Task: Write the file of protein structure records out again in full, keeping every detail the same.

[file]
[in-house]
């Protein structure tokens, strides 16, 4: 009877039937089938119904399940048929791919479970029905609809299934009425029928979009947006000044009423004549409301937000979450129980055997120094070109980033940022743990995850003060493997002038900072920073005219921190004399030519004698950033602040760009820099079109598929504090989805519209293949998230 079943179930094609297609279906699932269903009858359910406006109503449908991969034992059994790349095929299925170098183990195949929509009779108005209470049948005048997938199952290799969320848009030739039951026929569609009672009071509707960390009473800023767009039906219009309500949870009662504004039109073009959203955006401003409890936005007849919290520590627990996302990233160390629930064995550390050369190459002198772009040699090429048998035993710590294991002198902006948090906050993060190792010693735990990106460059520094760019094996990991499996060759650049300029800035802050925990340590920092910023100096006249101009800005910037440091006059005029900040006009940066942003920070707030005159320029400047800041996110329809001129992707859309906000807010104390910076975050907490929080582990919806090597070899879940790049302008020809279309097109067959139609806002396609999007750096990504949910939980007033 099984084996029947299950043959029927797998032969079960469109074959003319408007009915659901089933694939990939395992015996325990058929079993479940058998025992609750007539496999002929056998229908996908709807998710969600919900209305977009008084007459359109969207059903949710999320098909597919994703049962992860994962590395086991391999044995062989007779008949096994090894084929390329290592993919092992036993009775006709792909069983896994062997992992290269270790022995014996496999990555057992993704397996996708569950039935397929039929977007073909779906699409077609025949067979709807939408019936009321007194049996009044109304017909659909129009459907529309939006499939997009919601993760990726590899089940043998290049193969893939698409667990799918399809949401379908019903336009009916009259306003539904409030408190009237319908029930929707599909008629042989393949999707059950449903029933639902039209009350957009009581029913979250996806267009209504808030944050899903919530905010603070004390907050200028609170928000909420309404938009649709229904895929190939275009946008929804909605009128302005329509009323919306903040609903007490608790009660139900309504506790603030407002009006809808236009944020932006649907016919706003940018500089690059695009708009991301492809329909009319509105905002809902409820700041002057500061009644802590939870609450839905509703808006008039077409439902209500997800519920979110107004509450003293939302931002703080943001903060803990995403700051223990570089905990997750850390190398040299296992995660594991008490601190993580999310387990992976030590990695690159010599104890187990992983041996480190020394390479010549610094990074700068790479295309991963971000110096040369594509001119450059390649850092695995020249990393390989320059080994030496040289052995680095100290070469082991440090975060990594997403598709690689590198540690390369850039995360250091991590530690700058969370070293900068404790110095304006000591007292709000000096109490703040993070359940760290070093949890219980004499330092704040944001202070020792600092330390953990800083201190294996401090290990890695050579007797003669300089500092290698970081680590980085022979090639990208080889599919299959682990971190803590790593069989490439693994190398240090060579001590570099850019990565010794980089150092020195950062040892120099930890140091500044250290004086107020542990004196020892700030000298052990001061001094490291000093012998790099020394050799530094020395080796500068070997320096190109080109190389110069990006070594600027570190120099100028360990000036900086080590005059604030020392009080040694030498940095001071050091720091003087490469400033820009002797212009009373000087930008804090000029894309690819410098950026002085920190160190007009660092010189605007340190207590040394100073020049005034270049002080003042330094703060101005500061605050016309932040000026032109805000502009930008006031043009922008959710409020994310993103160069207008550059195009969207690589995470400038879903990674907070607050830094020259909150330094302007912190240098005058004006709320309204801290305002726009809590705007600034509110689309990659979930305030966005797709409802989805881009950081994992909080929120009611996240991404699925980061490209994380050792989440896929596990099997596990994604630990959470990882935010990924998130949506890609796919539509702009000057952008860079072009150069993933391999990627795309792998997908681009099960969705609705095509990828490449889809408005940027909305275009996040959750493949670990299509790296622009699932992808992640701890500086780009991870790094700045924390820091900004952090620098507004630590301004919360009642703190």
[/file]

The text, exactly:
[in-house]
């Protein structure tokens, strides 16, 4: 009877039937089938119904399940048929791919479970029905609809299934009425029928979009947006000044009423004549409301937000979450129980055997120094070109980033940022743990995850003060493997002038900072920073005219921190004399030519004698950033602040760009820099079109598929504090989805519209293949998230 079943179930094609297609279906699932269903009858359910406006109503449908991969034992059994790349095929299925170098183990195949929509009779108005209470049948005048997938199952290799969320848009030739039951026929569609009672009071509707960390009473800023767009039906219009309500949870009662504004039109073009959203955006401003409890936005007849919290520590627990996302990233160390629930064995550390050369190459002198772009040699090429048998035993710590294991002198902006948090906050993060190792010693735990990106460059520094760019094996990991499996060759650049300029800035802050925990340590920092910023100096006249101009800005910037440091006059005029900040006009940066942003920070707030005159320029400047800041996110329809001129992707859309906000807010104390910076975050907490929080582990919806090597070899879940790049302008020809279309097109067959139609806002396609999007750096990504949910939980007033 099984084996029947299950043959029927797998032969079960469109074959003319408007009915659901089933694939990939395992015996325990058929079993479940058998025992609750007539496999002929056998229908996908709807998710969600919900209305977009008084007459359109969207059903949710999320098909597919994703049962992860994962590395086991391999044995062989007779008949096994090894084929390329290592993919092992036993009775006709792909069983896994062997992992290269270790022995014996496999990555057992993704397996996708569950039935397929039929977007073909779906699409077609025949067979709807939408019936009321007194049996009044109304017909659909129009459907529309939006499939997009919601993760990726590899089940043998290049193969893939698409667990799918399809949401379908019903336009009916009259306003539904409030408190009237319908029930929707599909008629042989393949999707059950449903029933639902039209009350957009009581029913979250996806267009209504808030944050899903919530905010603070004390907050200028609170928000909420309404938009649709229904895929190939275009946008929804909605009128302005329509009323919306903040609903007490608790009660139900309504506790603030407002009006809808236009944020932006649907016919706003940018500089690059695009708009991301492809329909009319509105905002809902409820700041002057500061009644802590939870609450839905509703808006008039077409439902209500997800519920979110107004509450003293939302931002703080943001903060803990995403700051223990570089905990997750850390190398040299296992995660594991008490601190993580999310387990992976030590990695690159010599104890187990992983041996480190020394390479010549610094990074700068790479295309991963971000110096040369594509001119450059390649850092695995020249990393390989320059080994030496040289052995680095100290070469082991440090975060990594997403598709690689590198540690390369850039995360250091991590530690700058969370070293900068404790110095304006000591007292709000000096109490703040993070359940760290070093949890219980004499330092704040944001202070020792600092330390953990800083201190294996401090290990890695050579007797003669300089500092290698970081680590980085022979090639990208080889599919299959682990971190803590790593069989490439693994190398240090060579001590570099850019990565010794980089150092020195950062040892120099930890140091500044250290004086107020542990004196020892700030000298052990001061001094490291000093012998790099020394050799530094020395080796500068070997320096190109080109190389110069990006070594600027570190120099100028360990000036900086080590005059604030020392009080040694030498940095001071050091720091003087490469400033820009002797212009009373000087930008804090000029894309690819410098950026002085920190160190007009660092010189605007340190207590040394100073020049005034270049002080003042330094703060101005500061605050016309932040000026032109805000502009930008006031043009922008959710409020994310993103160069207008550059195009969207690589995470400038879903990674907070607050830094020259909150330094302007912190240098005058004006709320309204801290305002726009809590705007600034509110689309990659979930305030966005797709409802989805881009950081994992909080929120009611996240991404699925980061490209994380050792989440896929596990099997596990994604630990959470990882935010990924998130949506890609796919539509702009000057952008860079072009150069993933391999990627795309792998997908681009099960969705609705095509990828490449889809408005940027909305275009996040959750493949670990299509790296622009699932992808992640701890500086780009991870790094700045924390820091900004952090620098507004630590301004919360009642703190």